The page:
In the spirit of Rosa and Karl, thousands march against war and capitalism in Berlin


Demonstration commemorating the murdered revolutionaries, Berlin, January 10. Photo: Po-Ming CheungBy Sebastian Carlens

Jan. 11 — Despite the frost, there was no trace of coldness in Berlin on Sunday, Jan. 10, when more than 10,000 people in the capital commemorated Rosa Luxemburg and Karl Liebknecht, the murdered founders of the Communist Party of Germany (KPD). The large demonstration marched — despite near-freezing temperatures — in the morning for about one and a half hours through Berlin. It ended at the Memorial of the Socialists at the Friedrichsfelde Central Cemetery where, among others, Luxemburg and Liebknecht are honored. 

Traditionally, red carnations are laid down in their memory. Left Party politicians also took part in the commemoration of the two revolutionaries. Around 9:30, members of the party leadership and parliamentary group laid a wreath at the tomb, including party chairs Bernd Riexinger and Katja Kipping and parliamentary group chairs Sahra Wagenknecht and Dietmar Bartsch.

Over 14,000 people participated in the Luxemburg-Liebknecht demonstration, according to organizers. Organizer Klaus Meinel informed Junge Welt that there were more people than last year. Among the demonstrators there was a consistently militant mood — although many of the mostly young protesters had likely participated in political festivities the night before, which traditionally take place on this date in Berlin. The weekend of the Rosa Luxemburg Conference of Junge Welt on Saturday and the following day’s march honoring the martyrs marks the start of the year’s political activities for many left-wing groups and parties.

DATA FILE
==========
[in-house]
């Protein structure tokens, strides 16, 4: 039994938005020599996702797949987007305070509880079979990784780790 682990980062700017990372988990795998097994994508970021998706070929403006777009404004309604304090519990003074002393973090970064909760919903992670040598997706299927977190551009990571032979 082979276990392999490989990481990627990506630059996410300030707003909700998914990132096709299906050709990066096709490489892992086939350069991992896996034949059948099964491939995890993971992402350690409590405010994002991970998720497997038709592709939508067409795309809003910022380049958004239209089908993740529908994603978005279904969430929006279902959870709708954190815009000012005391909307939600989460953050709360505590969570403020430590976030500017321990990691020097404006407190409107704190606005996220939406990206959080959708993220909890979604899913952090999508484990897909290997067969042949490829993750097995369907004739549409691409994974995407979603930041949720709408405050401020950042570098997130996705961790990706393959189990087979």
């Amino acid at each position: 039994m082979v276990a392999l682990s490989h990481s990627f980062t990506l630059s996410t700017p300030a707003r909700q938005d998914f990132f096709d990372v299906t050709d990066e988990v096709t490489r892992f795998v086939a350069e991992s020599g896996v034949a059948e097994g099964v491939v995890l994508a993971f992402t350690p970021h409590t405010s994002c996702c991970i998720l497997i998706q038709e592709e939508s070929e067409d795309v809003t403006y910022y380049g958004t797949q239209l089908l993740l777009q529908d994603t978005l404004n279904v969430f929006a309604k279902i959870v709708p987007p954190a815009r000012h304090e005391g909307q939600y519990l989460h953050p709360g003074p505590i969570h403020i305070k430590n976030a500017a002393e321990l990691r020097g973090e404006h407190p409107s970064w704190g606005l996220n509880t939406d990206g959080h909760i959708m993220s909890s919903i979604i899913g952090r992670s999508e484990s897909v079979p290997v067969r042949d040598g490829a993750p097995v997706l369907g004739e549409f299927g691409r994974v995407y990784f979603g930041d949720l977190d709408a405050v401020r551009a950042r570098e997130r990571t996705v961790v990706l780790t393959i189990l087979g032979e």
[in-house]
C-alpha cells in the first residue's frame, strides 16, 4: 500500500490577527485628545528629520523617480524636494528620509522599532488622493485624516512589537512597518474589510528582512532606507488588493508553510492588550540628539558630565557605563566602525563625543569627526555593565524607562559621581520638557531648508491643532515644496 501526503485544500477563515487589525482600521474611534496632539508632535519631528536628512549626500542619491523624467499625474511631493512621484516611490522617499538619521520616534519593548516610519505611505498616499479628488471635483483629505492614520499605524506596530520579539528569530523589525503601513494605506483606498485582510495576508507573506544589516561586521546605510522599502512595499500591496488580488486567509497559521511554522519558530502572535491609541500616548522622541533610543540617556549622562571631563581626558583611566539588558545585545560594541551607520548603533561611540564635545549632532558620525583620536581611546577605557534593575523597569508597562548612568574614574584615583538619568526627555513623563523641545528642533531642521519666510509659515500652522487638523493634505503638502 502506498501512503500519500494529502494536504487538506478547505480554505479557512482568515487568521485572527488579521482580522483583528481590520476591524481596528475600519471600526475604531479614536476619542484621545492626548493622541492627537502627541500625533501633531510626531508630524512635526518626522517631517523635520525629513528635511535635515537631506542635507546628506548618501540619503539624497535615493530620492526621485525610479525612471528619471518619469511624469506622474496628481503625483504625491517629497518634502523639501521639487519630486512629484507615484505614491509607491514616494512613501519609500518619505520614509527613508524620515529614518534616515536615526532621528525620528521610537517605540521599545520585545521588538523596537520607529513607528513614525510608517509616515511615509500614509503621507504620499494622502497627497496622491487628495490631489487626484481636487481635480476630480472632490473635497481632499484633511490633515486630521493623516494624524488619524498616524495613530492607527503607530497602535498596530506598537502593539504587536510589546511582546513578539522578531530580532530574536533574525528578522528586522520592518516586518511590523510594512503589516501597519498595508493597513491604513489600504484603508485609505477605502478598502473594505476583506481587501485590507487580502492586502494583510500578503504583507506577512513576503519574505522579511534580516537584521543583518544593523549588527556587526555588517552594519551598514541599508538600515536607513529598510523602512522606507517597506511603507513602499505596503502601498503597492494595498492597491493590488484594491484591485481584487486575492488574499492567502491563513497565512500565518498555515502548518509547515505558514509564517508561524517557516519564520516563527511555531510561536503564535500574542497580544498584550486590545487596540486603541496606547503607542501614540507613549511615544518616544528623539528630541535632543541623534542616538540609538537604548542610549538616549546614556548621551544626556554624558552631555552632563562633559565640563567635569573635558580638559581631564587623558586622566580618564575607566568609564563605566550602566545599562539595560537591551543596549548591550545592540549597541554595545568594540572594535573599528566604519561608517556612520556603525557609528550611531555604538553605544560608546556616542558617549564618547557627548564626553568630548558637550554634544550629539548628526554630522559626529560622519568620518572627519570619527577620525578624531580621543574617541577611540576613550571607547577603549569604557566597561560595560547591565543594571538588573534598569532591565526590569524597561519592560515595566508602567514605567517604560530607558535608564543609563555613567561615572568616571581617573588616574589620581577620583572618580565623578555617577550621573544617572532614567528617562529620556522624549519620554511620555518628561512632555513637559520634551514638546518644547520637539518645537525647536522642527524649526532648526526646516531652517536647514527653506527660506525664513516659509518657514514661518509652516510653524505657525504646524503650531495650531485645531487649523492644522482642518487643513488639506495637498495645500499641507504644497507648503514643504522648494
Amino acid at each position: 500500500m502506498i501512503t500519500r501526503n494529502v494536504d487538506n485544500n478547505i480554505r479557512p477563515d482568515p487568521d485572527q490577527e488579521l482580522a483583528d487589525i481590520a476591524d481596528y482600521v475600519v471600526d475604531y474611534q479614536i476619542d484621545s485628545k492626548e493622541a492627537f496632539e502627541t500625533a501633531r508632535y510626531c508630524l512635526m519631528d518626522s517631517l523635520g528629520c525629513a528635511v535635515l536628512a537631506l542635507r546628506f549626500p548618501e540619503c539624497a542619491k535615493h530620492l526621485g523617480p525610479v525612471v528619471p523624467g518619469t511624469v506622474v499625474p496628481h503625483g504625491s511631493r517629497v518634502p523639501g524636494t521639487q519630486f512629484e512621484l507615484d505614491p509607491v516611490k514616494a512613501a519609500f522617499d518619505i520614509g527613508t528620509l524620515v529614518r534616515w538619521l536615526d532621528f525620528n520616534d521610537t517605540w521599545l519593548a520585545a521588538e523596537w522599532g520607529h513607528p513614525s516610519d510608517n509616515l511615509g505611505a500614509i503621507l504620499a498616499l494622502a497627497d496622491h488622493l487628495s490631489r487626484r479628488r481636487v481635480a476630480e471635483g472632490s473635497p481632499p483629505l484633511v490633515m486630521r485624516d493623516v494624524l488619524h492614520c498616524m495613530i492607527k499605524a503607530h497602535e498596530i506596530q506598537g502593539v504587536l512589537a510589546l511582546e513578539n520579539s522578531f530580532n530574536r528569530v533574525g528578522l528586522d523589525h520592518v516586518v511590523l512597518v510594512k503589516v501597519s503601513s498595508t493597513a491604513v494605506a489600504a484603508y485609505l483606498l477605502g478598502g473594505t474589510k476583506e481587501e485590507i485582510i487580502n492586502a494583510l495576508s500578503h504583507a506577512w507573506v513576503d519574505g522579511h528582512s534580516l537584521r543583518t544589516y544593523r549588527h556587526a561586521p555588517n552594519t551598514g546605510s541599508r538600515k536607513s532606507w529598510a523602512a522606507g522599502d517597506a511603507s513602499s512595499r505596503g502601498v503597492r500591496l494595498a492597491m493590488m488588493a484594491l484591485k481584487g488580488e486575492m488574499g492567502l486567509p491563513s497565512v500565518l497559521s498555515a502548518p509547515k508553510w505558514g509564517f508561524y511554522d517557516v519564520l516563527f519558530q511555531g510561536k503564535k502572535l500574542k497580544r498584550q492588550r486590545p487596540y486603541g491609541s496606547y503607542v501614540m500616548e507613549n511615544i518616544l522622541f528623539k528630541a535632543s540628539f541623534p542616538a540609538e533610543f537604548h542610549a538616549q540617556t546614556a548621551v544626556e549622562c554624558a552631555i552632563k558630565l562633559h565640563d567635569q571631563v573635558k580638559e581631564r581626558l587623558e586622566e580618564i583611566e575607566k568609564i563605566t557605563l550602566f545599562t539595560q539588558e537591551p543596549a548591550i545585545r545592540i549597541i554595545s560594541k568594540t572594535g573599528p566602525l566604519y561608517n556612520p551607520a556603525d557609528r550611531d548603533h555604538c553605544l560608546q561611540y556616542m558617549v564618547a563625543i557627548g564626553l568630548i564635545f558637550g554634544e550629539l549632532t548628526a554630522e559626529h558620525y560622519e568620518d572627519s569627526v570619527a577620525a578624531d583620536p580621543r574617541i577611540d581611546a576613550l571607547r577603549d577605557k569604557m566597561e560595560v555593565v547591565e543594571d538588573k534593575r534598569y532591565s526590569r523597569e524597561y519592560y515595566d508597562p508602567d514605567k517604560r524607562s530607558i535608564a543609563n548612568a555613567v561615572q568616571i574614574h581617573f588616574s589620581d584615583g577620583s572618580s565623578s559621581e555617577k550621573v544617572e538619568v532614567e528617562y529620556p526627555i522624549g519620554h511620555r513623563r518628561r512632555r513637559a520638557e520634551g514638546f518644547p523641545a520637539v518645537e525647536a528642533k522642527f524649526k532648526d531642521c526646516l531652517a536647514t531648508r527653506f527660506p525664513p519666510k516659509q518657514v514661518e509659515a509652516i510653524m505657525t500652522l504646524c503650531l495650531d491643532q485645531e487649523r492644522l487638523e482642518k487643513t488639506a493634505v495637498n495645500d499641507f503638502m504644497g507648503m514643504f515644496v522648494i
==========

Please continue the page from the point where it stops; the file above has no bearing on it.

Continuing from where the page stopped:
The march was divided into blocs. Behind the lead banner – “Luxemburg, Liebknecht, Lenin: Nobody is forgotten! Stand up and resist!” – you could see flags of various organizations, including the Left Party and the Socialist German Workers Youth (SDAJ), but also of migrants’ organizations such as the DIDP youth. This was followed by a large group from the Marxist-Leninist Party of Germany (MLPD), an antifascist bloc, then internationalists, youth, and finally the German Communist Party (DKP).

The call for the demonstration was reminiscent of the anti-militarist attitude of Luxemburg and Liebknecht. It read: “In their spirit — with their clarity and energy — we demonstrate peacefully against wars and exploitation, for humanity and internationalism.”

The participation of German soldiers in the war in Syria, initiated by the Federal Government, and the deployment of Bundeswehr Tornados [fighter planes] were particularly criticized. Banners read: “International solidarity to fight German imperialism” and “Bundeswehr out of Syria!”

Throughout the day, people came to the memorial for Luxemburg and Liebknecht. Despite icy rain, the revolutionaries were honored in the afternoon by groups of visitors, even after the demonstration had ended.

At the turn of 1918-1919, Rosa Luxemburg and Karl Liebknecht founded the German Communist Party (KPD). Shortly after, both took part in the Spartacist Uprising. The revolutionary attempt was bloodily suppressed. Luxemburg and Liebknecht were captured by the right-wing Freikorps and murdered at the behest of Gustav Noske’s Social Democrats on Jan. 15, 1919.

This article from the German left daily Junge Welt was translated by WW Contributing Editor Greg Butterfield. The German original can be found at

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